Contact your representative or senators during their recess, and strongly encourage them to fight against cuts to SNAP and other nutritional programs in the farm bill when they reconvene in September.
- Read about Bread’s mini campaign to protect domestic nutrition programs.
- Read tips for making your voice heard at town hall meetings.
Eric Bond is managing editor of Bread for the World.
The new Food Resource Bank T-shirt inspires Dulce Gamboa, who had an opportunity to thank many farmers at the FRB annual meeting.
by Dulce Gamboa
Well, I hadn’t had the chance to thank a farmer until I read the slogan on a Foods Resource Bank (FRB) staff T-shirt last Saturday during the FRB annual meeting in Kidron, Ohio. Thankfully, I was in a room full of farmers! It was a good reminder about the key role that they play in our daily lives.
The Foods Resource Bank connects farmers locally and globally as a Christian response to end hunger. Through community growing projects, FRB members and volunteers raise money in the United States to sustain agricultural projects overseas. The model is straightforward: farmers support farmers.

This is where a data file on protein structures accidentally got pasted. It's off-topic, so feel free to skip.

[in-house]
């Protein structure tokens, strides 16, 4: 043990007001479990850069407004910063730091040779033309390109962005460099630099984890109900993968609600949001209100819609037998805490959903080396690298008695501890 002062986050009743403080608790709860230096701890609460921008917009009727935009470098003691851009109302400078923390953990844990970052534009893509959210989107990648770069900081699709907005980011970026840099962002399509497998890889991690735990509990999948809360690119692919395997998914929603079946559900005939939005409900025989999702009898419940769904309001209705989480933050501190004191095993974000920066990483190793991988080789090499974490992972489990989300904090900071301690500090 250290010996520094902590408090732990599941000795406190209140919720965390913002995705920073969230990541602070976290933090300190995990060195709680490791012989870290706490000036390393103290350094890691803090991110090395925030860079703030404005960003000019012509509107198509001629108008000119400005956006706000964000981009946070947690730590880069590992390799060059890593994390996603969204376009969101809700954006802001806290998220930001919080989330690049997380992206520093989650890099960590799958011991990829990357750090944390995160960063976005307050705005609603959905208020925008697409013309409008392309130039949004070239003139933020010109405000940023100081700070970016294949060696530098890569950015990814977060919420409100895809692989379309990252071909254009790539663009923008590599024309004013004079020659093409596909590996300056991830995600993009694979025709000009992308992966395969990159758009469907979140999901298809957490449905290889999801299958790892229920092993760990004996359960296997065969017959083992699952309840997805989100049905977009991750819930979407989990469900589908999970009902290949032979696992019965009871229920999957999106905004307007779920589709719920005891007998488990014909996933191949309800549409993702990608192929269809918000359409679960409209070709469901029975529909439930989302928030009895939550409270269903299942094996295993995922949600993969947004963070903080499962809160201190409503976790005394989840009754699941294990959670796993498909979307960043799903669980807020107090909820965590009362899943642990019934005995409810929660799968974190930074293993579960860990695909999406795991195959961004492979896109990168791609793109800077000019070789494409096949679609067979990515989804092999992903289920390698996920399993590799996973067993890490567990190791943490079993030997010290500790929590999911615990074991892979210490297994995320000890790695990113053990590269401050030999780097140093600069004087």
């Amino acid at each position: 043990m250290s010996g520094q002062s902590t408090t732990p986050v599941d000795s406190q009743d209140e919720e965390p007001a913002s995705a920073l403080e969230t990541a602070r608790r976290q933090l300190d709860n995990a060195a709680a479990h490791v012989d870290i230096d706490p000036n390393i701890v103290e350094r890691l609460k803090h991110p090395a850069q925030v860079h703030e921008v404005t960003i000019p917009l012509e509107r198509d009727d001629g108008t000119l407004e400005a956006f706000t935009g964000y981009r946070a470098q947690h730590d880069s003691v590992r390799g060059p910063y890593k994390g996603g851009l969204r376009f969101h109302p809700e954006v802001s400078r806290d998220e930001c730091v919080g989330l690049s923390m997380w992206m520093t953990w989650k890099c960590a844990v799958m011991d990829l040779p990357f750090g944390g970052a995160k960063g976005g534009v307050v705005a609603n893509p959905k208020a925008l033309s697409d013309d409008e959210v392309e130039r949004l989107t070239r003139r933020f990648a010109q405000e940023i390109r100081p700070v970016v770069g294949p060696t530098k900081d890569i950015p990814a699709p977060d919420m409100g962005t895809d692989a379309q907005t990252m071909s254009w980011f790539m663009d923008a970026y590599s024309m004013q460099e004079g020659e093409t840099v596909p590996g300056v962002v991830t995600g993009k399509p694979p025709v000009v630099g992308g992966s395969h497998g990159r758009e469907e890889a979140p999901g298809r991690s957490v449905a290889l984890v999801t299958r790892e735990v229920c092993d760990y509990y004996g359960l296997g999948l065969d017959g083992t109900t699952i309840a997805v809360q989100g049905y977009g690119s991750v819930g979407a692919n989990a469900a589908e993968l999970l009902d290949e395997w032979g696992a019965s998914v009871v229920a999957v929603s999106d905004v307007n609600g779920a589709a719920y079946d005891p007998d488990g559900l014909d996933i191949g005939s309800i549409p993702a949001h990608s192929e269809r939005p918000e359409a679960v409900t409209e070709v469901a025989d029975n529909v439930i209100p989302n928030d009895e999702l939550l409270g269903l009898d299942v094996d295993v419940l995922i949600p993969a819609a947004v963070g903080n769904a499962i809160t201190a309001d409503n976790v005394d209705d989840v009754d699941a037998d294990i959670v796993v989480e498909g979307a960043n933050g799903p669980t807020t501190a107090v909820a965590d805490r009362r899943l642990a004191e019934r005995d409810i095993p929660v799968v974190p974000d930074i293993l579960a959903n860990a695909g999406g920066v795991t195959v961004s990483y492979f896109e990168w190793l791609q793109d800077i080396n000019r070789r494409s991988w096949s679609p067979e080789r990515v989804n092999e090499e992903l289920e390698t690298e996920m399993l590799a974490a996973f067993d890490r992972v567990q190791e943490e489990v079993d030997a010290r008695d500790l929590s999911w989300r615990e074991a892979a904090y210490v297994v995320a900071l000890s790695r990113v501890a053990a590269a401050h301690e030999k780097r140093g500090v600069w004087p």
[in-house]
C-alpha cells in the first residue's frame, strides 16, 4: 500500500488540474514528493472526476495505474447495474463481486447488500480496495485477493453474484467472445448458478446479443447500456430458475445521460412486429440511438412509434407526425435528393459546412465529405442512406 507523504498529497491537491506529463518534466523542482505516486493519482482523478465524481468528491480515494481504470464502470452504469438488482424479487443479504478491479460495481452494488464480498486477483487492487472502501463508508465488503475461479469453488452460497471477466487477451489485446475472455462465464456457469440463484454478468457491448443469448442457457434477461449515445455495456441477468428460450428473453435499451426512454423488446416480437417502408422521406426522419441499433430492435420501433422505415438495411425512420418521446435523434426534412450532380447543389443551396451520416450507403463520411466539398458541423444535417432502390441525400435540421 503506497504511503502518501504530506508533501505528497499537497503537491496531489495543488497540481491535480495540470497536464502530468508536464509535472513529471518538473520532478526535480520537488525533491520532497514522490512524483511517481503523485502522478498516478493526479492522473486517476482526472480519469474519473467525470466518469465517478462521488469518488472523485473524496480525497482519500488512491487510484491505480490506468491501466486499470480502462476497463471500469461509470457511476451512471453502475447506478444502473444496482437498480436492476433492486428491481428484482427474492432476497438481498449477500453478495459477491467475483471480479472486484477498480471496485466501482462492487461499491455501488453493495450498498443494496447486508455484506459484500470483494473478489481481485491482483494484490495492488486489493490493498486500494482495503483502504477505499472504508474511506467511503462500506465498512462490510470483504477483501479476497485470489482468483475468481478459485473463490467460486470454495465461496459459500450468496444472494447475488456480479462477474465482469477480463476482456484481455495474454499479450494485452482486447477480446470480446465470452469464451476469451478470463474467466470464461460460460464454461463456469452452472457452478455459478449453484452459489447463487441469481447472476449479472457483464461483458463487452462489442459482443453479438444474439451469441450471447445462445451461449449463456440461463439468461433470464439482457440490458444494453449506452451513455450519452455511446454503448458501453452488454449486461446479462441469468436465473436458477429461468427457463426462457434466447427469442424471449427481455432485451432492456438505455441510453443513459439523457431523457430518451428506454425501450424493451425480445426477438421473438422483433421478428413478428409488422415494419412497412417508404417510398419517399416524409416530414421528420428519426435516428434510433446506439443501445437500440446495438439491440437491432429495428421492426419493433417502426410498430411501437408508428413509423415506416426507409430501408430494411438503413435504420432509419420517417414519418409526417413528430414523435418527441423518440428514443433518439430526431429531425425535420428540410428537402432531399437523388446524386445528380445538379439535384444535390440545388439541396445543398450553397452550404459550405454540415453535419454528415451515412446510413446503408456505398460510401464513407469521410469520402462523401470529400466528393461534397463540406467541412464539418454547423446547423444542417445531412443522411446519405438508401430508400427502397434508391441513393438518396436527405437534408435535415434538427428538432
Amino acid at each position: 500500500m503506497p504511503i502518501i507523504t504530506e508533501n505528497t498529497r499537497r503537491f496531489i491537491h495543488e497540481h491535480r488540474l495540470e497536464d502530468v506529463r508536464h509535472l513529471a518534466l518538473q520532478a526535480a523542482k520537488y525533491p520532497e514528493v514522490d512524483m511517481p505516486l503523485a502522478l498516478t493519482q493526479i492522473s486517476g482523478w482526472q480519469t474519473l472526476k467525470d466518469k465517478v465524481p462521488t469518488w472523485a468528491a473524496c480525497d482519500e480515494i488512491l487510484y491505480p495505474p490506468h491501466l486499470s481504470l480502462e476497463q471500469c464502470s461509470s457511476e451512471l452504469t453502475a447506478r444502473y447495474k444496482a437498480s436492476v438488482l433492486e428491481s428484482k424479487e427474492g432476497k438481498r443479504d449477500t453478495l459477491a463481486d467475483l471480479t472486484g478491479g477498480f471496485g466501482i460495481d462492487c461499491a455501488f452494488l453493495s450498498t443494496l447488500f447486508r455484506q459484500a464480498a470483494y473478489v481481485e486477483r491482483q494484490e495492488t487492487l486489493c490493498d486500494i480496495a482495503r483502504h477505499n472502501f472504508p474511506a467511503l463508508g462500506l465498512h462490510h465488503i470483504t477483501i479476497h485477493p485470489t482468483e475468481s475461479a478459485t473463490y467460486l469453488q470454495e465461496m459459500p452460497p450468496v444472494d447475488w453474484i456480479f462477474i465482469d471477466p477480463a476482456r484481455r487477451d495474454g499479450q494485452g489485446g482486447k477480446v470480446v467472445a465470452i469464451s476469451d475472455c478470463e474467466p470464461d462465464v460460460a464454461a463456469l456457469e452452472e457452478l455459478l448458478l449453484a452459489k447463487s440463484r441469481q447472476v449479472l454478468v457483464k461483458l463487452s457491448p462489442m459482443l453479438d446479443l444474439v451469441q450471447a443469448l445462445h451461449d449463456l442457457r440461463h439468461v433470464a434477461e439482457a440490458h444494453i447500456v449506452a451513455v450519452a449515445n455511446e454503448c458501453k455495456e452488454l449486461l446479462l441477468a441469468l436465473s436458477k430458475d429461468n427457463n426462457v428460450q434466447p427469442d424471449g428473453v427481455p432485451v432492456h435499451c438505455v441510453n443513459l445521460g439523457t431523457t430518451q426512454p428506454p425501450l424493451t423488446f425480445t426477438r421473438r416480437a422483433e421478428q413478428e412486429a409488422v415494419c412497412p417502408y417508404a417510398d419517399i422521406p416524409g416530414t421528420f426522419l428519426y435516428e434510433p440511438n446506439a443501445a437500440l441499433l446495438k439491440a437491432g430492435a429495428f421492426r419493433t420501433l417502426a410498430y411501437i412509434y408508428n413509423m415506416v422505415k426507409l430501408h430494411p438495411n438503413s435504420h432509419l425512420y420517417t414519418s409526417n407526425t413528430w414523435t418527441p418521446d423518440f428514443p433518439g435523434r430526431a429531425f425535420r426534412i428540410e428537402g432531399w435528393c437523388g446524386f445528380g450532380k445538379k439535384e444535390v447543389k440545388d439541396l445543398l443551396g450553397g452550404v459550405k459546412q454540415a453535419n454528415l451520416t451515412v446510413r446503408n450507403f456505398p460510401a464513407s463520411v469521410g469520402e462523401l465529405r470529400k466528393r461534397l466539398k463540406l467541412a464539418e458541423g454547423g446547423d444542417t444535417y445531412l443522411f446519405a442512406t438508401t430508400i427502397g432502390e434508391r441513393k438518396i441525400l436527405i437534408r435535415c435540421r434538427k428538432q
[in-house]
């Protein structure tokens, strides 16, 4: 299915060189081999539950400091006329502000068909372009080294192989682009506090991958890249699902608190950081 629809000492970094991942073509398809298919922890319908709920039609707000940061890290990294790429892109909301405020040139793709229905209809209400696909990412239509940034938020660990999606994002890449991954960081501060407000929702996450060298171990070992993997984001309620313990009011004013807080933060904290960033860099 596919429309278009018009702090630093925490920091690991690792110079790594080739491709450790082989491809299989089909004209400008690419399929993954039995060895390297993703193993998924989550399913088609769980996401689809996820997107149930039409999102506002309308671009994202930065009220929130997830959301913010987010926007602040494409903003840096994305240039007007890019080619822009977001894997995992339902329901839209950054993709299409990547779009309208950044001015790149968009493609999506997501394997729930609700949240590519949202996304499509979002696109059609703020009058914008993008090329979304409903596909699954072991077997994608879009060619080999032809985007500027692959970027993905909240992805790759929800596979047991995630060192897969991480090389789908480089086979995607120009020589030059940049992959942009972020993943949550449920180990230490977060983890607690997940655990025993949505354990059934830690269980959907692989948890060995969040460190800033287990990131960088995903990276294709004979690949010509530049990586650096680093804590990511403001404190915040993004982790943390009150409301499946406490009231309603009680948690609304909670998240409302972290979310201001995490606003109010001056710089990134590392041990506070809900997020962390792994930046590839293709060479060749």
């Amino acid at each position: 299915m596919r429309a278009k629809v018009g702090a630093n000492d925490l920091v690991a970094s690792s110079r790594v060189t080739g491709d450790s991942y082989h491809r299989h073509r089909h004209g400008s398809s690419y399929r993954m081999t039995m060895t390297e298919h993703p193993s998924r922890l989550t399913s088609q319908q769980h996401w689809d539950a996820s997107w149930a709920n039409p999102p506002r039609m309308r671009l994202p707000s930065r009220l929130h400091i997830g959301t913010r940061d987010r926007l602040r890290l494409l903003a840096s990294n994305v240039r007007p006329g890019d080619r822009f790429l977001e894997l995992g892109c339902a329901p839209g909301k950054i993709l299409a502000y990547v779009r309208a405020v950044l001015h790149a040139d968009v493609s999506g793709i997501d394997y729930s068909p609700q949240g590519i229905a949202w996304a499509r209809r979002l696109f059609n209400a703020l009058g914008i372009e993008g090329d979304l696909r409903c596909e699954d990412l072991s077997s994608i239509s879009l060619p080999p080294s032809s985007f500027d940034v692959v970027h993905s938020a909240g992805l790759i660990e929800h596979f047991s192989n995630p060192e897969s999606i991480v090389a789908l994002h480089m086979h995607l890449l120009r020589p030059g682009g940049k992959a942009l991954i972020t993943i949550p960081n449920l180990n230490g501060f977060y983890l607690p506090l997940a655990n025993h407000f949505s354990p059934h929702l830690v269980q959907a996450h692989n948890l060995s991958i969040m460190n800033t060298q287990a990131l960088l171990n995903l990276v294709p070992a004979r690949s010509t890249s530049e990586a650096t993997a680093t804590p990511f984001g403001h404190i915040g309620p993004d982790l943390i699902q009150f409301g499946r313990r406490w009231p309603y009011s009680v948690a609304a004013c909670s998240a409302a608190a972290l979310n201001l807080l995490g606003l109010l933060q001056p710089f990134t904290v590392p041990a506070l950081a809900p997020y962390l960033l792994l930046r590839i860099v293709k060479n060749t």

At the FRB annual meeting, farmers talked about the challenges of small-holder agriculture. Arlyn Schipper, from Iowa, explained common problems, such as excess or scarcity of water, soil erosion, and price volatility.
This year Arlyn is praying for rain on his own land. He needs five to seven inches of rain to maintain his cattle and crops, but so far has gotten only around three inches. Arlyn stressed that he will be okay even if he doesn’t get more rain, thanks to his insurance. But farmers in developing countries don’t have the same support. That is why the FRB partners with 15 organizations, like Catholic Relief Services and the Mennonite Central Committee, to make sure that small-holder farmers around the world have access to credit, new technology, and best farming practices.